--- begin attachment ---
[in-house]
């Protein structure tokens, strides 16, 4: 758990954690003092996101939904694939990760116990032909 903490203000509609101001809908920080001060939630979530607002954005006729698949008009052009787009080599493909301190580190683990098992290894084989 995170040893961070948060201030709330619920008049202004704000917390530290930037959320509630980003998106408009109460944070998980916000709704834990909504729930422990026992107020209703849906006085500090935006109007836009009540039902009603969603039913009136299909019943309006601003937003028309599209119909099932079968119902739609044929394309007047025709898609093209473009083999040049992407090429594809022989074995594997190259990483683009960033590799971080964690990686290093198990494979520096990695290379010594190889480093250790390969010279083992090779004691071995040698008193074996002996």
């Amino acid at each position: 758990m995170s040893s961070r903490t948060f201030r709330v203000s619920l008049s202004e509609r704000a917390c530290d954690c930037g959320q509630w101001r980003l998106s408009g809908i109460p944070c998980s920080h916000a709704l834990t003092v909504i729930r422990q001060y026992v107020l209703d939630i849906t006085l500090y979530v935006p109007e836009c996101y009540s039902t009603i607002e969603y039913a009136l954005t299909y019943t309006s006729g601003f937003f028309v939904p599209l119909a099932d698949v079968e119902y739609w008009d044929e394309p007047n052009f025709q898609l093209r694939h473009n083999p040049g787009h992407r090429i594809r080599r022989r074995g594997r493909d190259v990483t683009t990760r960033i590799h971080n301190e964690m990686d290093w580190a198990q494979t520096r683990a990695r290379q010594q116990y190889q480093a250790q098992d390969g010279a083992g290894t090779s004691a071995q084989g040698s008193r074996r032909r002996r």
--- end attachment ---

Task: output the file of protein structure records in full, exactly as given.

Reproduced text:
[in-house]
């Protein structure tokens, strides 16, 4: 758990954690003092996101939904694939990760116990032909 903490203000509609101001809908920080001060939630979530607002954005006729698949008009052009787009080599493909301190580190683990098992290894084989 995170040893961070948060201030709330619920008049202004704000917390530290930037959320509630980003998106408009109460944070998980916000709704834990909504729930422990026992107020209703849906006085500090935006109007836009009540039902009603969603039913009136299909019943309006601003937003028309599209119909099932079968119902739609044929394309007047025709898609093209473009083999040049992407090429594809022989074995594997190259990483683009960033590799971080964690990686290093198990494979520096990695290379010594190889480093250790390969010279083992090779004691071995040698008193074996002996």
């Amino acid at each position: 758990m995170s040893s961070r903490t948060f201030r709330v203000s619920l008049s202004e509609r704000a917390c530290d954690c930037g959320q509630w101001r980003l998106s408009g809908i109460p944070c998980s920080h916000a709704l834990t003092v909504i729930r422990q001060y026992v107020l209703d939630i849906t006085l500090y979530v935006p109007e836009c996101y009540s039902t009603i607002e969603y039913a009136l954005t299909y019943t309006s006729g601003f937003f028309v939904p599209l119909a099932d698949v079968e119902y739609w008009d044929e394309p007047n052009f025709q898609l093209r694939h473009n083999p040049g787009h992407r090429i594809r080599r022989r074995g594997r493909d190259v990483t683009t990760r960033i590799h971080n301190e964690m990686d290093w580190a198990q494979t520096r683990a990695r290379q010594q116990y190889q480093a250790q098992d390969g010279a083992g290894t090779s004691a071995q084989g040698s008193r074996r032909r002996r």